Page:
Godi gives stu­dents sup­port

Se­nior MP backs pick­et­ing Par­lia­ment

Weekend Argus (Saturday Edition) - - FRONT PAGE - SOYISO MALITI

A HIGH-RANK­ING mem­ber of Par­lia­ment has stepped into the fray be­tween stu­dents and the CPUT ad­min­is­tra­tion and ad­vised them to con­front their new chan­cel­lor, Thandi Modise, in Par­lia­ment.

Themba Godi, chair­per­son of the stand­ing com­mit­tee on public ac­counts, was ad­dress­ing a stu­dent meet­ing at the univer­sity’s Cape Town cam­pus yes­ter­day.

He en­cour­aged stu­dents to ar­range ei­ther a picket of Par­lia­ment or a meet­ing with Modise, the Na­tional Coun­cil of Prov­inces chair­per­son, to dis­cuss the is­sues af­fect­ing stu­dents and work­ers.

“Col­lec­tively, you must tell your chan­cel­lor, in Par­lia­ment, what it is that you want,” he said.

Godi stressed that the strug­gles of stu­dents and out­sourced work­ers could not be sep­a­rated.

Free ter­tiary ed­u­ca­tion needed to be im­ple­mented be­cause oth­er­wise work­ing class families would find them­selves “in an end­less re­lay race” of poverty.

“So the so­cio- eco­nomic power re­la­tions en­gi­neered by the white mi­nor­ity rule will con­tinue end­lessly with­out any change.”

Last month, Stu­dent Rep­re­sen­ta­tive Coun­cil (SRC) chair­per­son Ayakha Magxothwa, along­side three other stu­dent lead­ers, was sus­pended by the the univer­sity for “con­duct­ing them­selves un­law­fully”, among other charges.

Yes­ter­day’s meet­ing came af­ter clashes be­tween stu­dents and se­cu­rity guards at the City Edge res­i­dence on Thurs­day.

Stu­dent lead­ers who re­fused to be named for fear of ac­tion by the univer­sity, said their griev­ances in­cluded the re­in­state­ment of a sys­tem of fi­nan­cial ex­clu­sion; the univer­sity’s de­mand for up­front pay­ments from stu­dents; and vic­tim­is­ing stu­dents who raised is­sues.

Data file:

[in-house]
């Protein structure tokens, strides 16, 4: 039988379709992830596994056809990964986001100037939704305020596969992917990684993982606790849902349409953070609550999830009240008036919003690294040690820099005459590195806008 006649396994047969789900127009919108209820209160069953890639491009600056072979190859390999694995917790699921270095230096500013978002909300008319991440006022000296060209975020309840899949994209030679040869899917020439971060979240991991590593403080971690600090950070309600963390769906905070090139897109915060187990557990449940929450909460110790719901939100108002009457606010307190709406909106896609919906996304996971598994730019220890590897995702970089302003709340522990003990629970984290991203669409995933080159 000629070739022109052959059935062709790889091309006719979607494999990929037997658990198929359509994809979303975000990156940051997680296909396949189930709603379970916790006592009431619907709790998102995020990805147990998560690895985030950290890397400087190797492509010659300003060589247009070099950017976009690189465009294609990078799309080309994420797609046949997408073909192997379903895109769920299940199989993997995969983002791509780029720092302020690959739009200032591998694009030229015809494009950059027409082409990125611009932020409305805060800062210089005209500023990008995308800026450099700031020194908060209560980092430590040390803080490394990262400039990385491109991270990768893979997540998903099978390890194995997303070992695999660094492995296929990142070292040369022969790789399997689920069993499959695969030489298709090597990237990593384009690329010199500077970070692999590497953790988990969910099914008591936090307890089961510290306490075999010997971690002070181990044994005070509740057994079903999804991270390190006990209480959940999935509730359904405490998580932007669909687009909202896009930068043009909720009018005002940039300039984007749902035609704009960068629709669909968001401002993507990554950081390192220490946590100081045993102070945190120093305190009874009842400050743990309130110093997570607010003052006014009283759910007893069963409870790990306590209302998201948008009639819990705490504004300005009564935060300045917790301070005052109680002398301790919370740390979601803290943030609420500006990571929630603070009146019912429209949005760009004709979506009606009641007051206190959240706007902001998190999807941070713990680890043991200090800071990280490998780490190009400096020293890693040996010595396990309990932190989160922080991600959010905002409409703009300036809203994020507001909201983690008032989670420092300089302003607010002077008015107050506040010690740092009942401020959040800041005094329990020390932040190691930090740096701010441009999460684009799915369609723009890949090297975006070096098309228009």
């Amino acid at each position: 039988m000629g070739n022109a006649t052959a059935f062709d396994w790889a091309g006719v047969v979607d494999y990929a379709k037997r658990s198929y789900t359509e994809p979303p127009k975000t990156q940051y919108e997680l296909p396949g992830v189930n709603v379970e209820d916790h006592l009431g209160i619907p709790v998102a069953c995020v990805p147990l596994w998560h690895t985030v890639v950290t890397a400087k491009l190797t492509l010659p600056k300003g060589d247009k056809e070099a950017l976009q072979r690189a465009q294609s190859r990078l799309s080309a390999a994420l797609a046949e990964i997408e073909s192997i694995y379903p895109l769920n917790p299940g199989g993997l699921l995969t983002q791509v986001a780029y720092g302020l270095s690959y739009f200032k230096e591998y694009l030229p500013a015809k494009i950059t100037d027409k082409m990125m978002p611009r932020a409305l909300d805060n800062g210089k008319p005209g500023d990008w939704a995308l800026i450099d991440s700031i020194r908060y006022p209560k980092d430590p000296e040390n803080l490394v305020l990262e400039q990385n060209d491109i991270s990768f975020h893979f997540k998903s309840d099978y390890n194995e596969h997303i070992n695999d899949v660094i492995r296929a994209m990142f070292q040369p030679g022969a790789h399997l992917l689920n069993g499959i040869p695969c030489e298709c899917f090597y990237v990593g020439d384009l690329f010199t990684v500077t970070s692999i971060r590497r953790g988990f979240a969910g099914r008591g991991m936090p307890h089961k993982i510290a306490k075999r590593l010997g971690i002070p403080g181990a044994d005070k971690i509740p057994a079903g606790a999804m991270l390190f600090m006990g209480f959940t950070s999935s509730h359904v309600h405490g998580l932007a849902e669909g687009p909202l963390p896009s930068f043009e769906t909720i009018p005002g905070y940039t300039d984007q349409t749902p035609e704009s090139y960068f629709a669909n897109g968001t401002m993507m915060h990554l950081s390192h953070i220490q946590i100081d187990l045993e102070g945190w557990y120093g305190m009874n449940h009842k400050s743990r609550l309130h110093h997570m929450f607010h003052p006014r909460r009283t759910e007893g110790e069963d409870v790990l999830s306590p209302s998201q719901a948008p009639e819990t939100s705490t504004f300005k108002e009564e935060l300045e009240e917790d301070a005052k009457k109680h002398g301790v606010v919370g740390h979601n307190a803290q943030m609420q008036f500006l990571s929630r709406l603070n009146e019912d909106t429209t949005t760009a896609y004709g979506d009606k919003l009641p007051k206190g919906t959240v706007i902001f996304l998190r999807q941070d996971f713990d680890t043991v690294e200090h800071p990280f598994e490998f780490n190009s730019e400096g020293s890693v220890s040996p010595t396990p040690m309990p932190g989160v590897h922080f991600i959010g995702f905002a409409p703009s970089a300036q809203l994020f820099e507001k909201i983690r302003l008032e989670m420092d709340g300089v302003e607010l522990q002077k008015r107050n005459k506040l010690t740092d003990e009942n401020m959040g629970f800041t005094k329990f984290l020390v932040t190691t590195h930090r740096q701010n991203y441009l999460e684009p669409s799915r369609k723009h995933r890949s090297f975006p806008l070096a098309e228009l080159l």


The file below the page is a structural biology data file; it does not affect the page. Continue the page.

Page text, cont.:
Work­ers said they wanted to be in­sourced and that CPUT needed to stick to agree­ments. They said the lo­gos in their pay slips had sud­denly changed from that of CPUT to a pri­vate com­pany.

Godi said he sup­ported the con­cept of free ed­u­ca­tion.

The ar­range­ment of NSFAS,the govern­ment fund­ing scheme f was tem­po­rary. “It’s not a so­lu­tion. The only so­lu­tion is free ed­u­ca­tion, which must be qual­i­ta­tive and de­colonised.”

Ad­dress­ing work­ers, Godi said the rea­son uni­ver­si­ties had not in­sourced en­tirely was be­cause govern­ment lead­ers had busi­ness in­ter­ests in out­sourced com­pa­nies. One ex­am­ple was a cam­paign man­ager of pres­i­den­tial hope­ful Cyril Ramaphosa, who owned a univer­sity-out­sourced com­pany.

Godi promised to ap­proach the Depart­ment of Higher Ed­u­ca­tion and Train­ing.

‘NSFAS is not

He urged the stu­dents and work­ers not to re­lent in their strug­gle. “Stu­dents must never be­tray the work­ers in pur­suit of their own in­ter­ests be­cause you will be­tray them (in the cor­po­rate sec­tor) too.”

Ad­dress­ing the mass meet­ing, Magxothwa made Bi­ble ref­er­ences, likened him­self to Je­sus and said: “Sus­pended or not sus­pended, I’m still the fa­ther of this house.”

He re­mained the chair­man of the SRC and would con­tinue his fight for free ed­u­ca­tion. CPUT spokesper­son Lau­ren Kans­ley said she could not dis­cuss Magxothwa’s case as it was sub ju­dice. She re­jected claims by the work­ers that they had been out­sourced. Kans­ley said the clash on Thurs­day be­tween stu­dents and se­cu­rity guards at the City Edge res­i­dence had caused “lim­ited dam­age”.

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